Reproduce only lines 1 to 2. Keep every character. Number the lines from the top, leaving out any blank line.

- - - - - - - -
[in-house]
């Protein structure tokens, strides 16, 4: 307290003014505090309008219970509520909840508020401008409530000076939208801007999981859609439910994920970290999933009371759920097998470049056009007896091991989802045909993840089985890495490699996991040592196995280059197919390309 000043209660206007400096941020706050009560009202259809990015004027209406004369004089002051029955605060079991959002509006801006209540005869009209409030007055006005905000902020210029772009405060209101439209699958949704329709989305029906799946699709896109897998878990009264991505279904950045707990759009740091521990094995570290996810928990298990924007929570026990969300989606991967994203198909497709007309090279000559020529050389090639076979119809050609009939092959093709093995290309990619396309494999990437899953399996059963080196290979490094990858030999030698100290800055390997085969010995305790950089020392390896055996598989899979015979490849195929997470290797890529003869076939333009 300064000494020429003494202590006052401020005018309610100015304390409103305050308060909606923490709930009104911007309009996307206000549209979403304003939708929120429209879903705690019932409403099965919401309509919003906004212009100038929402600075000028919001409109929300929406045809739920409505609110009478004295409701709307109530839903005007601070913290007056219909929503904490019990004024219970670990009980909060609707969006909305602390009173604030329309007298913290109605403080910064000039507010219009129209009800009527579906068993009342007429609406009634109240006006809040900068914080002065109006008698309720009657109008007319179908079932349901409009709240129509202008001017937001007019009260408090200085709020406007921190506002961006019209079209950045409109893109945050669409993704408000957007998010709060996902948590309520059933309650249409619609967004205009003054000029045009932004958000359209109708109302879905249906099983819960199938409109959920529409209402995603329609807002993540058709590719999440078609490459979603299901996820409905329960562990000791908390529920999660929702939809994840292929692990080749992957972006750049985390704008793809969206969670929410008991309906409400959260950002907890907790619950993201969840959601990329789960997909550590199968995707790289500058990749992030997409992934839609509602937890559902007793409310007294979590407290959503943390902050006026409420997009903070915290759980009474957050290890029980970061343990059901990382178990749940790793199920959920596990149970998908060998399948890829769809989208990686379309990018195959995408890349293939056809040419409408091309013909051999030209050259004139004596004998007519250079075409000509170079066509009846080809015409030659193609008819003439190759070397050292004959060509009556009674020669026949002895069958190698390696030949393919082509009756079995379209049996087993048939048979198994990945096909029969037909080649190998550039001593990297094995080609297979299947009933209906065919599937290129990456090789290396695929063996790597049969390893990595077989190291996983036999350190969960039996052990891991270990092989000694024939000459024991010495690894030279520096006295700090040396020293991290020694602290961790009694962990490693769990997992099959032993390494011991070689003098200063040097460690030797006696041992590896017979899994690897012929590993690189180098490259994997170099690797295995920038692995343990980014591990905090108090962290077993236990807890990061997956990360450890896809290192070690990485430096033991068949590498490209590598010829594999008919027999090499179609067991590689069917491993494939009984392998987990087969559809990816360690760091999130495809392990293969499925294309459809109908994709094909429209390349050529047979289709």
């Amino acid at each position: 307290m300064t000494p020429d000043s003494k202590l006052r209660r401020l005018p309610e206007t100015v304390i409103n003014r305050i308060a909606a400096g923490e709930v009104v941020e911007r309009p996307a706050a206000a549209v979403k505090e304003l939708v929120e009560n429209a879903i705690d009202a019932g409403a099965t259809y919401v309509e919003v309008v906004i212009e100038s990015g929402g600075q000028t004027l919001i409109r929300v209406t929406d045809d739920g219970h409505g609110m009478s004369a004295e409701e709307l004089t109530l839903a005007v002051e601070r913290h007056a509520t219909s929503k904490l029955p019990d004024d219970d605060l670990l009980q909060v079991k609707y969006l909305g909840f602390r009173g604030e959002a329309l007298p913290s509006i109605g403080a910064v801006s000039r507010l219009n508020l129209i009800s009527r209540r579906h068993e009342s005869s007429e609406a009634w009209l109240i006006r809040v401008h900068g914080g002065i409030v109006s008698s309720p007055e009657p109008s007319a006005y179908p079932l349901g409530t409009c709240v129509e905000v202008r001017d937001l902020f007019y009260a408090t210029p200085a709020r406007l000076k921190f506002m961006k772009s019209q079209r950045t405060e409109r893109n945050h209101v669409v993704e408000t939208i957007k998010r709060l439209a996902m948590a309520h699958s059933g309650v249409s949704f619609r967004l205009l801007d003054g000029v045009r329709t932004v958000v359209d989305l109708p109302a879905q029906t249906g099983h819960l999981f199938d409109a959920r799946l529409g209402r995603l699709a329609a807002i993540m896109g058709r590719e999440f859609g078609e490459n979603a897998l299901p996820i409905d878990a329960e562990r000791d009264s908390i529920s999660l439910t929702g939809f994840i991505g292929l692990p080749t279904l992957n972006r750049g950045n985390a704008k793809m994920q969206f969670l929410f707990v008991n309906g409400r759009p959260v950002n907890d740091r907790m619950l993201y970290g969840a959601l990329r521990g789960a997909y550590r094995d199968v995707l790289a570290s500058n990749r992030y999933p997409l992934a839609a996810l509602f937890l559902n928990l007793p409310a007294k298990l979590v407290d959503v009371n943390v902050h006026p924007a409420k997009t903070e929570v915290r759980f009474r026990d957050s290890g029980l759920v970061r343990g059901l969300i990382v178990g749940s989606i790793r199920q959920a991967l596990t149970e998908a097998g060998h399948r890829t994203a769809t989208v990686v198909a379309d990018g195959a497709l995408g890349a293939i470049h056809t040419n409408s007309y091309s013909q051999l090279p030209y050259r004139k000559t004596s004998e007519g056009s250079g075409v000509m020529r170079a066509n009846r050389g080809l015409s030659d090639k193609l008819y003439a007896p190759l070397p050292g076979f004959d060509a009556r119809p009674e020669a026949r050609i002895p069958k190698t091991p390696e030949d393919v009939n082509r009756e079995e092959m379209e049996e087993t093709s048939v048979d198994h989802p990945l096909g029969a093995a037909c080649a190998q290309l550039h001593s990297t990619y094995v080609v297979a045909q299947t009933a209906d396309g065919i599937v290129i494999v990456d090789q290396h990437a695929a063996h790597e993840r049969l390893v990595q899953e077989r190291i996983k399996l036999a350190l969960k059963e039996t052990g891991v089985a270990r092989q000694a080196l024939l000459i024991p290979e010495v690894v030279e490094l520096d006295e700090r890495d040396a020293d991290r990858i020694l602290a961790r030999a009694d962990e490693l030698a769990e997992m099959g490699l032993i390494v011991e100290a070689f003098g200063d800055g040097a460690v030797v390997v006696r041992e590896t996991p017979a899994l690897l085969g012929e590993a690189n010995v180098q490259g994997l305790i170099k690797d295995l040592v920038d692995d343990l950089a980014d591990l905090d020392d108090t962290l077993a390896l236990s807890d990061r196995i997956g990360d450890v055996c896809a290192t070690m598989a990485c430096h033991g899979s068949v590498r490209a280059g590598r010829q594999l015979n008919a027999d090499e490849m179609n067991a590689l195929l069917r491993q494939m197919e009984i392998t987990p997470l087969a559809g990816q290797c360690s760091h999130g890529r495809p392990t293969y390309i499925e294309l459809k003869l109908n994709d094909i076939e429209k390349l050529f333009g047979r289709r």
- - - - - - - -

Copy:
[in-house]
């Protein structure tokens, strides 16, 4: 307290003014505090309008219970509520909840508020401008409530000076939208801007999981859609439910994920970290999933009371759920097998470049056009007896091991989802045909993840089985890495490699996991040592196995280059197919390309 000043209660206007400096941020706050009560009202259809990015004027209406004369004089002051029955605060079991959002509006801006209540005869009209409030007055006005905000902020210029772009405060209101439209699958949704329709989305029906799946699709896109897998878990009264991505279904950045707990759009740091521990094995570290996810928990298990924007929570026990969300989606991967994203198909497709007309090279000559020529050389090639076979119809050609009939092959093709093995290309990619396309494999990437899953399996059963080196290979490094990858030999030698100290800055390997085969010995305790950089020392390896055996598989899979015979490849195929997470290797890529003869076939333009 300064000494020429003494202590006052401020005018309610100015304390409103305050308060909606923490709930009104911007309009996307206000549209979403304003939708929120429209879903705690019932409403099965919401309509919003906004212009100038929402600075000028919001409109929300929406045809739920409505609110009478004295409701709307109530839903005007601070913290007056219909929503904490019990004024219970670990009980909060609707969006909305602390009173604030329309007298913290109605403080910064000039507010219009129209009800009527579906068993009342007429609406009634109240006006809040900068914080002065109006008698309720009657109008007319179908079932349901409009709240129509202008001017937001007019009260408090200085709020406007921190506002961006019209079209950045409109893109945050669409993704408000957007998010709060996902948590309520059933309650249409619609967004205009003054000029045009932004958000359209109708109302879905249906099983819960199938409109959920529409209402995603329609807002993540058709590719999440078609490459979603299901996820409905329960562990000791908390529920999660929702939809994840292929692990080749992957972006750049985390704008793809969206969670929410008991309906409400959260950002907890907790619950993201969840959601990329789960997909550590199968995707790289500058990749992030997409992934839609509602937890559902007793409310007294979590407290959503943390902050006026409420997009903070915290759980009474957050290890029980970061343990059901990382178990749940790793199920959920596990149970998908060998399948890829769809989208990686379309990018195959995408890349293939056809040419409408091309013909051999030209050259004139004596004998007519250079075409000509170079066509009846080809015409030659193609008819003439190759070397050292004959060509009556009674020669026949002895069958190698390696030949393919082509009756079995379209049996087993048939048979198994990945096909029969037909080649190998550039001593990297094995080609297979299947009933209906065919599937290129990456090789290396695929063996790597049969390893990595077989190291996983036999350190969960039996052990891991270990092989000694024939000459024991010495690894030279520096006295700090040396020293991290020694602290961790009694962990490693769990997992099959032993390494011991070689003098200063040097460690030797006696041992590896017979899994690897012929590993690189180098490259994997170099690797295995920038692995343990980014591990905090108090962290077993236990807890990061997956990360450890896809290192070690990485430096033991068949590498490209590598010829594999008919027999090499179609067991590689069917491993494939009984392998987990087969559809990816360690760091999130495809392990293969499925294309459809109908994709094909429209390349050529047979289709």